them, they might hold a PhD in the subject, a cop, or just a
plain old human being with feelings. Conduct yourself as such.
I find it
helpful to use an app like Tweetdeck or have two windows open, one for the live
feed and the other for comments directed to me, favorites, retweets, etc.
check/convert to your time zone. Here's a handy converter. I did the times below in EST for consistency.
September! When'd you get here?! It's always the tone of surprise with me when
seasons change, time sifts by, or it's suddenly a holiday. Events like these
shouldn't blindside me—I mean, they're written in months, years, uh,
millennia(?) in advance. Still, time has this way of sneaking, and twirling,
and speeding along. Which brings me to my recent realization that it's been
three months since SUGAR my debut young adult novel was published by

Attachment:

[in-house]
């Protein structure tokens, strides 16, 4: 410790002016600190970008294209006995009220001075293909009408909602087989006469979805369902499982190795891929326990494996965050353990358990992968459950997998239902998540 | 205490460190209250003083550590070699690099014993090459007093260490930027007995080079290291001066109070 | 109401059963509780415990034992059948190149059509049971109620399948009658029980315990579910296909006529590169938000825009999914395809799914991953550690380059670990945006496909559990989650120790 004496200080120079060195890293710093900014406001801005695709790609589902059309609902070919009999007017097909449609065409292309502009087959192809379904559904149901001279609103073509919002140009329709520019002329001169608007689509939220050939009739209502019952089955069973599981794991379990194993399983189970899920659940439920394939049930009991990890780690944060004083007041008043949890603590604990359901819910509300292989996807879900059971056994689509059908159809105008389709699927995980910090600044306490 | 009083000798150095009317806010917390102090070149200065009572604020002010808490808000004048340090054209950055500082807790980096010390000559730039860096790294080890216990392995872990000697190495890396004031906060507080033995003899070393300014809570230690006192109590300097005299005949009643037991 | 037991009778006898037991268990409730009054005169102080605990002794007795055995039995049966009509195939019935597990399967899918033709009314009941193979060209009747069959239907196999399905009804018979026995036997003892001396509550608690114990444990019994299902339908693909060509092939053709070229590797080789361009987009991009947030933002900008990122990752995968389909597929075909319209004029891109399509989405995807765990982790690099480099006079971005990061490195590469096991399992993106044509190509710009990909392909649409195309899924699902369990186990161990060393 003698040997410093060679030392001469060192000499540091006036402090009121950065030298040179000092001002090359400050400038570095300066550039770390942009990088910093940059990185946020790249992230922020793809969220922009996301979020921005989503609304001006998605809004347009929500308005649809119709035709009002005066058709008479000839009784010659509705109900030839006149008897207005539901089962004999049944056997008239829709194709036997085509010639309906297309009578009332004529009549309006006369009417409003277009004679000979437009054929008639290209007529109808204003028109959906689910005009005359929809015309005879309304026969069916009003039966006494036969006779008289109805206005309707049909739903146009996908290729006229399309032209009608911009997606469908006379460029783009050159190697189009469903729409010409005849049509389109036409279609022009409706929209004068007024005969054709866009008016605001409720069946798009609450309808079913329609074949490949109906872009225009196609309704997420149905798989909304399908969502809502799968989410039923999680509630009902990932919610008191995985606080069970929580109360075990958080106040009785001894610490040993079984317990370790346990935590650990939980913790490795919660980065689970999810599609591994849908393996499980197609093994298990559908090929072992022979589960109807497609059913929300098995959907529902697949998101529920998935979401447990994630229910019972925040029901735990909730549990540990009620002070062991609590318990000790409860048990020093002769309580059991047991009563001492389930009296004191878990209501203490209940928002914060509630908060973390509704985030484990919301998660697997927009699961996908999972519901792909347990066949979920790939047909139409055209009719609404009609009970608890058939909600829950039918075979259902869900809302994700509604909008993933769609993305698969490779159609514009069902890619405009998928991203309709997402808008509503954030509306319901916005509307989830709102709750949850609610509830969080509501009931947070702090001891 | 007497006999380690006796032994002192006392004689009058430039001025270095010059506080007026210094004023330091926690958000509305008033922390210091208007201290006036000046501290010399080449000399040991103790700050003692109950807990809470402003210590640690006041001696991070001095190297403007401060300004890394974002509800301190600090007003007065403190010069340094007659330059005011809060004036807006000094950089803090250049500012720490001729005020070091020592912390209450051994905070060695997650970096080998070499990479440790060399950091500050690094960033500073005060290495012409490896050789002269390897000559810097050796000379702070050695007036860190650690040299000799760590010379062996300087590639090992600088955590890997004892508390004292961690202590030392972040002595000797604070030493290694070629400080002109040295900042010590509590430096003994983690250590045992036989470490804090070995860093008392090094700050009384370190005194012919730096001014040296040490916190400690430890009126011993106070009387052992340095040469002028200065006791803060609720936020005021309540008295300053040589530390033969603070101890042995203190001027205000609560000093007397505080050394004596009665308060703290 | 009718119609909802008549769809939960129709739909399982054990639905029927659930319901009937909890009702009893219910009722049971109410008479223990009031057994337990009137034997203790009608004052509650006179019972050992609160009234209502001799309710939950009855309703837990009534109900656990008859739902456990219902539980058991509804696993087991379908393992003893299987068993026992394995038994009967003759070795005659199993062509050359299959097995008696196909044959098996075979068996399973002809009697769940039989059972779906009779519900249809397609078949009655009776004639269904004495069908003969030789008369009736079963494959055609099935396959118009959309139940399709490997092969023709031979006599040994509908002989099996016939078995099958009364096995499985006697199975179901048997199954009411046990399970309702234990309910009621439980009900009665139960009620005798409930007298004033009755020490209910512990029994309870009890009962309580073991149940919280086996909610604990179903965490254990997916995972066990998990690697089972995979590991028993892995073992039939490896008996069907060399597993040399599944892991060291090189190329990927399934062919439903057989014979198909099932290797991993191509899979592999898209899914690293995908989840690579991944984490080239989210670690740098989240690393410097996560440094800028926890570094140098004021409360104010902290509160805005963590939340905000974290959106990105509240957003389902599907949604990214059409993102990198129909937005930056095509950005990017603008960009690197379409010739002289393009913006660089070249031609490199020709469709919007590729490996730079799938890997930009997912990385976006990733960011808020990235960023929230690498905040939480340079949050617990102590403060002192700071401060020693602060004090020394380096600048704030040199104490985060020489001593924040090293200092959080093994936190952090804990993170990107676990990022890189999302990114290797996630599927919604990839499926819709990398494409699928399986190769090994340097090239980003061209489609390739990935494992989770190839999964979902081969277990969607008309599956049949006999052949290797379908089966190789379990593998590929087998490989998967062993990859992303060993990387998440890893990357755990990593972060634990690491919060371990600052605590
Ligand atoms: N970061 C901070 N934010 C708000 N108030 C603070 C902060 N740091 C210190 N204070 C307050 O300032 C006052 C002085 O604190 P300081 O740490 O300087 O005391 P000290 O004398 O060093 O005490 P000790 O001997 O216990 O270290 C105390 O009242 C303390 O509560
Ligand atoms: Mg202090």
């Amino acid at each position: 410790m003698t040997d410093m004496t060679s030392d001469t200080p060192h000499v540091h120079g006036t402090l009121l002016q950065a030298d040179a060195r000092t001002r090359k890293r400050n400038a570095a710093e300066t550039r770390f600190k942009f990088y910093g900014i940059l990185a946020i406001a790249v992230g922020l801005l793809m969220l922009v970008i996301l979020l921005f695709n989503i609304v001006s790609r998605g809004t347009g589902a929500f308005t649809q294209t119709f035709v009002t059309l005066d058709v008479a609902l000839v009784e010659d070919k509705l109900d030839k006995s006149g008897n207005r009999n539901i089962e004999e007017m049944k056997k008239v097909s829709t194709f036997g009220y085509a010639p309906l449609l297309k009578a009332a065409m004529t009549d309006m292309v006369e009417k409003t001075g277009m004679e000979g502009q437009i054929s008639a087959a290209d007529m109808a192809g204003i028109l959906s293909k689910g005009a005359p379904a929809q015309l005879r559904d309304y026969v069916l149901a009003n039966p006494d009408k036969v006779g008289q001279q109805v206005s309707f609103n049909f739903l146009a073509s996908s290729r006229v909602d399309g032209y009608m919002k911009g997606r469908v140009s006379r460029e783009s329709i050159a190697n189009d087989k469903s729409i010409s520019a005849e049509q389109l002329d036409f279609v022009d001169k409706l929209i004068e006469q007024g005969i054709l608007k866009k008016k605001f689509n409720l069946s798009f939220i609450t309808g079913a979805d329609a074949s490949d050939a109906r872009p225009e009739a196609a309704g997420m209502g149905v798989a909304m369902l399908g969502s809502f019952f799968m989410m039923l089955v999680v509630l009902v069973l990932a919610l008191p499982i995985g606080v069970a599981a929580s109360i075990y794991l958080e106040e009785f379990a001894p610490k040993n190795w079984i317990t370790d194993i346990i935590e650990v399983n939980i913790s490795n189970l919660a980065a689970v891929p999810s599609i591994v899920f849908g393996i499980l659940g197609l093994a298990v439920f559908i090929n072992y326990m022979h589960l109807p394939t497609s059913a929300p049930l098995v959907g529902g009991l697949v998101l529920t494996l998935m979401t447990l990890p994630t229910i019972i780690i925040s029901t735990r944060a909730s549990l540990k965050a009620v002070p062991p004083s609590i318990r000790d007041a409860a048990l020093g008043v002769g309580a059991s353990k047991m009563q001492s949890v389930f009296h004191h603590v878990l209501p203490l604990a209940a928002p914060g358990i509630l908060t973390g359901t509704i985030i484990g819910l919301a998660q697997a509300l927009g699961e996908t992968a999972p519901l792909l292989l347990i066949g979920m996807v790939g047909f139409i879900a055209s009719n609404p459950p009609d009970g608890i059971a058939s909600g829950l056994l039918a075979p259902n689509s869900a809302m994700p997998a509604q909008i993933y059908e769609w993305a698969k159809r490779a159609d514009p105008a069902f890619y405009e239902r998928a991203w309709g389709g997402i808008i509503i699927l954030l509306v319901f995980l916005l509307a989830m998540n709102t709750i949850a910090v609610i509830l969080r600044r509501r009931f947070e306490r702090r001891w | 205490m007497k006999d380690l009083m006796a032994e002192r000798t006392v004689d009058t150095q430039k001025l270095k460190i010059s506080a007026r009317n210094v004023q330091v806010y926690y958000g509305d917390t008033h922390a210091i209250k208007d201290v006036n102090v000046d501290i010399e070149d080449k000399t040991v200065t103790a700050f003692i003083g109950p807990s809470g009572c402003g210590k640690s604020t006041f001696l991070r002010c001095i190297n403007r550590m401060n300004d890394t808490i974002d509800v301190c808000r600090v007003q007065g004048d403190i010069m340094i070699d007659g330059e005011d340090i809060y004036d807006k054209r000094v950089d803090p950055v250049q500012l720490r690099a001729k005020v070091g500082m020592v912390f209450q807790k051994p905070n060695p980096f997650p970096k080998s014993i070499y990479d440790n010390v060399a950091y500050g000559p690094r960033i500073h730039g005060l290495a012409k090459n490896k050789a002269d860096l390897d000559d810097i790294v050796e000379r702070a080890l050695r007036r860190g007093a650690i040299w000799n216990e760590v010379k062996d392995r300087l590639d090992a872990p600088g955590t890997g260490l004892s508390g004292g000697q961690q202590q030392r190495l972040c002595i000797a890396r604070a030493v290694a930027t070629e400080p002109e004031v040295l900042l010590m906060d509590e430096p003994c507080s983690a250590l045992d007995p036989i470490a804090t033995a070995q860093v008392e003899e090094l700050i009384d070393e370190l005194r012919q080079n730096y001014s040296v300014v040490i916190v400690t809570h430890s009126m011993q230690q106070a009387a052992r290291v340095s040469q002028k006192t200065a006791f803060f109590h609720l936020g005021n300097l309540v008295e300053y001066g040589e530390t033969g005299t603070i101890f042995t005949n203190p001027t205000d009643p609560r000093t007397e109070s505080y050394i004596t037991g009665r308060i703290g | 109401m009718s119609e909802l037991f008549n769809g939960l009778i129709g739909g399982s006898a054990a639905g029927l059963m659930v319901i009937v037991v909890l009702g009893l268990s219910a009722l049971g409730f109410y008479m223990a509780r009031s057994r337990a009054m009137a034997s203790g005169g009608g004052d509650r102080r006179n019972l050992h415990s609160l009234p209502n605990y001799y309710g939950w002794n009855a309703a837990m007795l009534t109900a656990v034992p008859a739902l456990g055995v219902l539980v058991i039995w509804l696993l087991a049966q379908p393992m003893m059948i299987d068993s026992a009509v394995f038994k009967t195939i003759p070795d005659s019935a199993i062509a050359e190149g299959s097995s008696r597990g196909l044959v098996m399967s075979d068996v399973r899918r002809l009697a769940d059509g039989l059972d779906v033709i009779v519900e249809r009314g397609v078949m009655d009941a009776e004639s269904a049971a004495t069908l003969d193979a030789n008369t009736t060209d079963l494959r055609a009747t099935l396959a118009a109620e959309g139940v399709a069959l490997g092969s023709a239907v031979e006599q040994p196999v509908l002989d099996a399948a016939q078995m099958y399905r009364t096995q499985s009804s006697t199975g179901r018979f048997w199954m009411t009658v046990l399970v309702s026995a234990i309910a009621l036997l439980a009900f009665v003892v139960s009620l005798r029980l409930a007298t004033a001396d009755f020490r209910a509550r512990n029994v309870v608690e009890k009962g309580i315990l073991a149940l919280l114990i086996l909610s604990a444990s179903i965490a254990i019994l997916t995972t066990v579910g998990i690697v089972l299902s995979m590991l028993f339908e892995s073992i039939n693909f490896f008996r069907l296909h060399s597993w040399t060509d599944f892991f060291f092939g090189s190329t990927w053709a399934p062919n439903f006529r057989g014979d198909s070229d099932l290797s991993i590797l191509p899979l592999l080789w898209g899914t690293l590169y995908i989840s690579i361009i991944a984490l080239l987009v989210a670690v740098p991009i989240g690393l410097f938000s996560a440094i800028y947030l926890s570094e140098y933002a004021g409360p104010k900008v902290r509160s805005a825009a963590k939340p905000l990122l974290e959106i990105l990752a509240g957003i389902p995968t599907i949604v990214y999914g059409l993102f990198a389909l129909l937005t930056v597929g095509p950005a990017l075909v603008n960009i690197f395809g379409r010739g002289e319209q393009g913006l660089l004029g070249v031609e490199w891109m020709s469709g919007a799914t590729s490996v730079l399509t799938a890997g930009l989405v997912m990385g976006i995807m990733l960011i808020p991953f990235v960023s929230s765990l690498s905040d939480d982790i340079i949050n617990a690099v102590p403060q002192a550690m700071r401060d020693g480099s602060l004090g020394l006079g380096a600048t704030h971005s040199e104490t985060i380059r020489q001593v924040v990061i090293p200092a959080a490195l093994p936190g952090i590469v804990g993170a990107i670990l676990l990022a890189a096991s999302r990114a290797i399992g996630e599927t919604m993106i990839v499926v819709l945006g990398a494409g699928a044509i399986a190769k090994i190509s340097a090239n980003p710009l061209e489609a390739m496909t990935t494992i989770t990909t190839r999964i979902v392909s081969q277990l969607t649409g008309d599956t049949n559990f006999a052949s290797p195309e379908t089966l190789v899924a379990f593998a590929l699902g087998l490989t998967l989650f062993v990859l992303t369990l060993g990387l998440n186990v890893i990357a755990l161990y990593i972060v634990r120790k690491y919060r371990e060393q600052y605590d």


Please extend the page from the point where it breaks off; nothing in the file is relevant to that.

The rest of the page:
Skyscape. Three incredible, challenging, insightful, and gratitude-filled
months. (Also, psst, the Kindle/digital copy is on sale right now!)
I've written a bit about my
road to publication, first as a fledgling hopeful, querying agents who probably
have my name—in red ink—on a list somewhere under the heading: persistent, (but
polite—I hope! PASS!) Later, as an independently published author with the new adult
series, FOLLOW YOUR BLISS, and then in a shocking twist in my personal
narrative, an offer for publication from Skyscape. Yew!
Now, here I
am on the other side, sorta, whirling and wondering really, how I got here.
It's true, authors tend to be doubters, though confidence rises and falls much
like the hurry up, slow down, slowwww way down, quick, you’re on deadline wacky pace of
the publishing world. Some days I'm like who
wrote this sh!t and then others, it's like, well, not too shabby there, Hall.
Here I am
now, reflecting on the last few months and looking ahead, and ready to reboot
with all this new information. After a stream of consciousness kind of flow,
I'm going to list out several things I wish I knew before… Or if I could hop in